BRENT BRISCOE (Sheriff Cecil Coleman) reunites with filmmaker Frank Darabont following his role as prison guard Bill Dodge in the Academy Awards nominated "The Green Mile." Briscoe won rave reviews for his role as one of three men whose lives turn tragic after finding $4 million in drug money in Sam Raimi's
nominated "A Simple Plan." Briscoe's film credits include Milos Forman's "Man on the Moon," "Crazy in Alabama," Showtime trilogy, "Hard Time," "Beautiful," "Another Day in Paradise" and "Double Take."
He made his big screen debut in Billy Bob Thornton's acclaimed, Academy Awards winning film, "Sling Blade" (also appearing in the original short film, "They Call It A Sling Blade"). He reunited with Thornton (with whom he has worked six times) in Oliver Stone's ''U—Turn, ''Madison'' and John Badham's HBO western, "The Jack Bull." He was recently seen in the Farrelly Bros.' comedy, "Say It Isn't So" and in Renny Harlin's action film, "Driven."
Briscoe's own original screenplay, Waking Up in Reno" (co-authored with partner Mark Fauser) will be released in February through Miramax Films. He also co-scripted the CableACE-winning Showtime drama, "Right to Remain Silent" and spent a year as a staff writer on the CBS sitcom, "Evening Shade." During the show's final season (1993-94), Briscoe and Fauser landed two produced teleplays for the comedy show. Briscoe even wrote a recurring part for himself, one of several he has played on television. Other small- screen credits include the pilot for ABC's "Maximum Bob," HBO's popular "Tracey Takes On," a guest stint on "ER" and the pilot for the CBS sitcom, "Hearts Afire" (again with Thornton).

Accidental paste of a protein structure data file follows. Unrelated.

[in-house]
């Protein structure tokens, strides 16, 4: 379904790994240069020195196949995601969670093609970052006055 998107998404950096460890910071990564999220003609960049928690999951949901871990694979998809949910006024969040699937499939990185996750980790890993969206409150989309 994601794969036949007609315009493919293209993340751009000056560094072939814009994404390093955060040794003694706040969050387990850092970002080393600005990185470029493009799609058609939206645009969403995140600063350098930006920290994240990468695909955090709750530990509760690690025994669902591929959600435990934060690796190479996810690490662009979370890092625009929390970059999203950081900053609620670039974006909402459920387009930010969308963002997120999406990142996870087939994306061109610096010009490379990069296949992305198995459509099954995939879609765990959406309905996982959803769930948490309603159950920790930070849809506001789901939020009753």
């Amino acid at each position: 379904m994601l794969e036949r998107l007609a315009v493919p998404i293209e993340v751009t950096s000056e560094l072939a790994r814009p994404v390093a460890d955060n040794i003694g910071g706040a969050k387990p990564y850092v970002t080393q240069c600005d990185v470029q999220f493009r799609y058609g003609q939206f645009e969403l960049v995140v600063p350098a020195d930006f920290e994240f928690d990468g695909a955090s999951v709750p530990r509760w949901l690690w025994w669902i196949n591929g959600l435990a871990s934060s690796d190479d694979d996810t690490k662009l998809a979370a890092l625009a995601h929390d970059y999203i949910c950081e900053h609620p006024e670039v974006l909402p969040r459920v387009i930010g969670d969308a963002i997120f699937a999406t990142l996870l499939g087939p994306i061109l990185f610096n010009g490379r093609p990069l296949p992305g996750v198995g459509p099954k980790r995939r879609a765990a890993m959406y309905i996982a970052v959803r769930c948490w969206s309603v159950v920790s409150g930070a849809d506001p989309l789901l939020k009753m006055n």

Briscoe's theatre credits
include "Arsenic and Old
Lace" at the Burt Reynolds
Theater in Florida; "Eleven Zulu" at the Kennedy Center in Washington, D.C., "The Foreigner" at the South of Broadway Theater in Miami and the National Touring Company production of ''Greater
Tuna" in both Los Angeles and Chicago. Briscoe has also worked extensively at the Missouri Summer Rep in such productions as "Bus Stop," "She Stoops to Conquer" and "South Pacific," among others. Briscoe grew up in Moberly, Missouri, and studied theatre arts at the University of Missouri.
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